Apple Agrees to Pay $25 Million Settlement in Discrimination Case 

Apple has reached a $25 million settlement with the U.S. Justice Department over allegations of discriminatory hiring practices.

The case, involving the largest penalty under the Immigration and Nationality Act’s anti-discrimination clause, accused Apple of unfairly discriminating against U.S. citizens and certain non-citizens with permanent work rights in the U.S.

The investigation, which started in 2019, concluded that Apple’s recruitment for positions under the permanent labour certification program (PERM) did not follow standard practices. Apple failed to advertise these positions on its external job website and required paper applications, unlike its usual electronic process. This approach led to fewer applications from U.S. citizens and permanent residents.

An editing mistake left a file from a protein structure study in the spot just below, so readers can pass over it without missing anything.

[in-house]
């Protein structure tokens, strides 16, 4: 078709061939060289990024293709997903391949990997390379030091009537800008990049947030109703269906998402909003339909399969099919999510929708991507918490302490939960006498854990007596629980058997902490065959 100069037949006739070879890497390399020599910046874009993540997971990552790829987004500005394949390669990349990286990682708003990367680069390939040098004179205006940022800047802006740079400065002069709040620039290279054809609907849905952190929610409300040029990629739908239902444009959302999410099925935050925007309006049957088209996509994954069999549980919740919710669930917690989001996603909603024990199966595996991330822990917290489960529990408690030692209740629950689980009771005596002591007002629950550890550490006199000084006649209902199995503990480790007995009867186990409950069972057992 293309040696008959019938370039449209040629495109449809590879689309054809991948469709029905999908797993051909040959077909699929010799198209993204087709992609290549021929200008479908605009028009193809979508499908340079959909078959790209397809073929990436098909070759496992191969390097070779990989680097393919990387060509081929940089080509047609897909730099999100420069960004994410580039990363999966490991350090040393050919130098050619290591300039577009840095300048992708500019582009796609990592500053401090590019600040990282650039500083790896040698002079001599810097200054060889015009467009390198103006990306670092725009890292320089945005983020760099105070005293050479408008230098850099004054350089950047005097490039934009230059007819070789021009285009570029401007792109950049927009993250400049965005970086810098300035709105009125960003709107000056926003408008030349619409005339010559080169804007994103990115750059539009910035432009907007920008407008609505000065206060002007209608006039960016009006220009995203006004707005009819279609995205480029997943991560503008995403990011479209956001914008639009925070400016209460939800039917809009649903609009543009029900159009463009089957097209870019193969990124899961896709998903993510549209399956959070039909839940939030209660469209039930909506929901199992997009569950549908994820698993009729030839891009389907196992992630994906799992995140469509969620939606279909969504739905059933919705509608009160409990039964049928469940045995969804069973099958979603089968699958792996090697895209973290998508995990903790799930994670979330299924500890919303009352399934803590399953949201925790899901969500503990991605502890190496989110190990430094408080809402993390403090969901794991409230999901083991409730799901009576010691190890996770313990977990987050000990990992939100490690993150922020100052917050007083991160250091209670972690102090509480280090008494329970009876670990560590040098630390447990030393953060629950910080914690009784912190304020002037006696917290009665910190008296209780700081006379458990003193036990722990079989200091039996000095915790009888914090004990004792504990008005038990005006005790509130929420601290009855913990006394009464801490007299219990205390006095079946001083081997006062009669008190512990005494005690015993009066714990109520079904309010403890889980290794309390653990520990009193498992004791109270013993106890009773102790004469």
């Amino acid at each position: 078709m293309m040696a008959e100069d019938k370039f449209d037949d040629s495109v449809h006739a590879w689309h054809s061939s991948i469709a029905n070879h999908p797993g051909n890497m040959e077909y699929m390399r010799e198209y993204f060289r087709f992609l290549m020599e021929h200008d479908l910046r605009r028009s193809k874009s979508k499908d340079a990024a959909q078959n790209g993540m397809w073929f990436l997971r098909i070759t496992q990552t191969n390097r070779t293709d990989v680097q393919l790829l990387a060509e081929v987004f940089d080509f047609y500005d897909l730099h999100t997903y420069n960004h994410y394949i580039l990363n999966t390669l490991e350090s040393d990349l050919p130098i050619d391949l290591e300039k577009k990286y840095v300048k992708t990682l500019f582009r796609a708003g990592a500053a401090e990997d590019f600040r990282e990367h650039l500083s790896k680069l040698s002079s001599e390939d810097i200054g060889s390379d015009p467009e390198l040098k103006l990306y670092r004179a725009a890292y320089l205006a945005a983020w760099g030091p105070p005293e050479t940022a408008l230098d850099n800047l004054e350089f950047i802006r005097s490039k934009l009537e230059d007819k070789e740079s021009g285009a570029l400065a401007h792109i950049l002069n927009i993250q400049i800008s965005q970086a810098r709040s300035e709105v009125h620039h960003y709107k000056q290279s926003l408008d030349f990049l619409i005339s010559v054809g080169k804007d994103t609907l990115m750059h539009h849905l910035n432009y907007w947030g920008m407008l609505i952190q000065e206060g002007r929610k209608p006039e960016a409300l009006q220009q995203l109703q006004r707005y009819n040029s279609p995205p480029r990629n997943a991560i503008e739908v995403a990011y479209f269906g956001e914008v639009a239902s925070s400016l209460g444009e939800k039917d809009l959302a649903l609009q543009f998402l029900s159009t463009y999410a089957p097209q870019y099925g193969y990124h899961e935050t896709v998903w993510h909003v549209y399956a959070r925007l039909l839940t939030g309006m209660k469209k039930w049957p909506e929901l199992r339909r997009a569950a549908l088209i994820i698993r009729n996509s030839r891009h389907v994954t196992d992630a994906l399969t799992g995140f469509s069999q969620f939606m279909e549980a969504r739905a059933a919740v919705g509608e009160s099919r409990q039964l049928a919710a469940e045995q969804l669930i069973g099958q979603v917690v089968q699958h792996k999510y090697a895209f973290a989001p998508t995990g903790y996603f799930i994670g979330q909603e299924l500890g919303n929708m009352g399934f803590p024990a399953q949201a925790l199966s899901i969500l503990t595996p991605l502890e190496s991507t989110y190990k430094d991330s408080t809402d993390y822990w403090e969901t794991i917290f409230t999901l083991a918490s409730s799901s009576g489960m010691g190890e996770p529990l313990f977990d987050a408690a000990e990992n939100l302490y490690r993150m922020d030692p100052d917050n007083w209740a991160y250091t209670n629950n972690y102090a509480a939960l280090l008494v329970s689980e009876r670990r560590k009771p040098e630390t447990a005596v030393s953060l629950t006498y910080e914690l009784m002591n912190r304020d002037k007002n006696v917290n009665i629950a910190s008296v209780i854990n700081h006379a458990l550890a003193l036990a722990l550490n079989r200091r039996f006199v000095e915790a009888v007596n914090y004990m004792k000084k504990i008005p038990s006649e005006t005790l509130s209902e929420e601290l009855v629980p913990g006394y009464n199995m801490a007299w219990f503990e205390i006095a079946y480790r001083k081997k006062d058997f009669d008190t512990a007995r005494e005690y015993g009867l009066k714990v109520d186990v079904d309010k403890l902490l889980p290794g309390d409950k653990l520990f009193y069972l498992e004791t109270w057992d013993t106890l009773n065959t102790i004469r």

Under the settlement, Apple will pay $6.75 million in civil penalties and create an $18.25 million fund for back pay to those affected by the discrimination. The company is also required to improve its PERM recruitment practices, including advertising positions online and accepting electronic applications. Apple will train its employees on anti-discrimination laws and will be monitored by the department for three years.

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